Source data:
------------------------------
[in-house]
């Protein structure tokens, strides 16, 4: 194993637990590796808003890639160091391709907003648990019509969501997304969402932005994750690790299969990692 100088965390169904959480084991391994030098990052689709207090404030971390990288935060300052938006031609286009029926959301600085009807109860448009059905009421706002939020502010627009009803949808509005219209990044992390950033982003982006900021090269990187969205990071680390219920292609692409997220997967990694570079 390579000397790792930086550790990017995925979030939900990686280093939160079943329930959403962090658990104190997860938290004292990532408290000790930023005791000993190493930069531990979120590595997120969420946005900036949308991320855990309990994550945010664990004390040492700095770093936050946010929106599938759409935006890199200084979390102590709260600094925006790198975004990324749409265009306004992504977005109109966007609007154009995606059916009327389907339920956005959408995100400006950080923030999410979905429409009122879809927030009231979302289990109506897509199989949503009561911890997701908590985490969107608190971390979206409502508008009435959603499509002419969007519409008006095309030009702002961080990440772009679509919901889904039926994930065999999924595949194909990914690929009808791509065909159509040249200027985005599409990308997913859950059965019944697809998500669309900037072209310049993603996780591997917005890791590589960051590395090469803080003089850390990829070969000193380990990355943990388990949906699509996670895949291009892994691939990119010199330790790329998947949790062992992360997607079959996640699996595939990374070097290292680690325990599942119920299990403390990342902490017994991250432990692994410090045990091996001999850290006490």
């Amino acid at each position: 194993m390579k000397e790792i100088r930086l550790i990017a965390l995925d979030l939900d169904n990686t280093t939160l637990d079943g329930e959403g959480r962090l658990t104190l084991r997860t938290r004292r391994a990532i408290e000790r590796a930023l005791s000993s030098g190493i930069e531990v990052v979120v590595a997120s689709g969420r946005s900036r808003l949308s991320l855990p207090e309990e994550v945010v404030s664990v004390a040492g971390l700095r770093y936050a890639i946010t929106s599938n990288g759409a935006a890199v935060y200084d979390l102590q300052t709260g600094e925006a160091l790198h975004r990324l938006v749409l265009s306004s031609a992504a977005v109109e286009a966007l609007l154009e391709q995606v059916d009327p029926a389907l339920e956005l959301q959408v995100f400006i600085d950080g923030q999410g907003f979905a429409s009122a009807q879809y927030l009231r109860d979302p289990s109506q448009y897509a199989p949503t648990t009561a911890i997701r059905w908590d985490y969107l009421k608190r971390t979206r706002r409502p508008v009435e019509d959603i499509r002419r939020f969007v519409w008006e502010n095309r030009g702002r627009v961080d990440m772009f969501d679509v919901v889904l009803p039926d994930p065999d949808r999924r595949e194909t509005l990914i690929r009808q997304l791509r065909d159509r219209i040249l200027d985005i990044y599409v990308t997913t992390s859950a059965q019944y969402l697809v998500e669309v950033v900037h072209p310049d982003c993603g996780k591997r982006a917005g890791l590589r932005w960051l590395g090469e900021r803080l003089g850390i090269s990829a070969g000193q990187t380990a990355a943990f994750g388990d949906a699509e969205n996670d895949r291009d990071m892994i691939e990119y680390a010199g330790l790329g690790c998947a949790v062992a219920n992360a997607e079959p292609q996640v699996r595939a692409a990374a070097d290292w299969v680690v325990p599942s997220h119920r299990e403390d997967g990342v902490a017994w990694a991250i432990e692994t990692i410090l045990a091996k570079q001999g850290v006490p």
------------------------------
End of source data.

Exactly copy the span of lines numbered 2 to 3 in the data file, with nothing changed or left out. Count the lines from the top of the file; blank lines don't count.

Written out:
């Protein structure tokens, strides 16, 4: 194993637990590796808003890639160091391709907003648990019509969501997304969402932005994750690790299969990692 100088965390169904959480084991391994030098990052689709207090404030971390990288935060300052938006031609286009029926959301600085009807109860448009059905009421706002939020502010627009009803949808509005219209990044992390950033982003982006900021090269990187969205990071680390219920292609692409997220997967990694570079 390579000397790792930086550790990017995925979030939900990686280093939160079943329930959403962090658990104190997860938290004292990532408290000790930023005791000993190493930069531990979120590595997120969420946005900036949308991320855990309990994550945010664990004390040492700095770093936050946010929106599938759409935006890199200084979390102590709260600094925006790198975004990324749409265009306004992504977005109109966007609007154009995606059916009327389907339920956005959408995100400006950080923030999410979905429409009122879809927030009231979302289990109506897509199989949503009561911890997701908590985490969107608190971390979206409502508008009435959603499509002419969007519409008006095309030009702002961080990440772009679509919901889904039926994930065999999924595949194909990914690929009808791509065909159509040249200027985005599409990308997913859950059965019944697809998500669309900037072209310049993603996780591997917005890791590589960051590395090469803080003089850390990829070969000193380990990355943990388990949906699509996670895949291009892994691939990119010199330790790329998947949790062992992360997607079959996640699996595939990374070097290292680690325990599942119920299990403390990342902490017994991250432990692994410090045990091996001999850290006490």
């Amino acid at each position: 194993m390579k000397e790792i100088r930086l550790i990017a965390l995925d979030l939900d169904n990686t280093t939160l637990d079943g329930e959403g959480r962090l658990t104190l084991r997860t938290r004292r391994a990532i408290e000790r590796a930023l005791s000993s030098g190493i930069e531990v990052v979120v590595a997120s689709g969420r946005s900036r808003l949308s991320l855990p207090e309990e994550v945010v404030s664990v004390a040492g971390l700095r770093y936050a890639i946010t929106s599938n990288g759409a935006a890199v935060y200084d979390l102590q300052t709260g600094e925006a160091l790198h975004r990324l938006v749409l265009s306004s031609a992504a977005v109109e286009a966007l609007l154009e391709q995606v059916d009327p029926a389907l339920e956005l959301q959408v995100f400006i600085d950080g923030q999410g907003f979905a429409s009122a009807q879809y927030l009231r109860d979302p289990s109506q448009y897509a199989p949503t648990t009561a911890i997701r059905w908590d985490y969107l009421k608190r971390t979206r706002r409502p508008v009435e019509d959603i499509r002419r939020f969007v519409w008006e502010n095309r030009g702002r627009v961080d990440m772009f969501d679509v919901v889904l009803p039926d994930p065999d949808r999924r595949e194909t509005l990914i690929r009808q997304l791509r065909d159509r219209i040249l200027d985005i990044y599409v990308t997913t992390s859950a059965q019944y969402l697809v998500e669309v950033v900037h072209p310049d982003c993603g996780k591997r982006a917005g890791l590589r932005w960051l590395g090469e900021r803080l003089g850390i090269s990829a070969g000193q990187t380990a990355a943990f994750g388990d949906a699509e969205n996670d895949r291009d990071m892994i691939e990119y680390a010199g330790l790329g690790c998947a949790v062992a219920n992360a997607e079959p292609q996640v699996r595939a692409a990374a070097d290292w299969v680690v325990p599942s997220h119920r299990e403390d997967g990342v902490a017994w990694a991250i432990e692994t990692i410090l045990a091996k570079q001999g850290v006490p």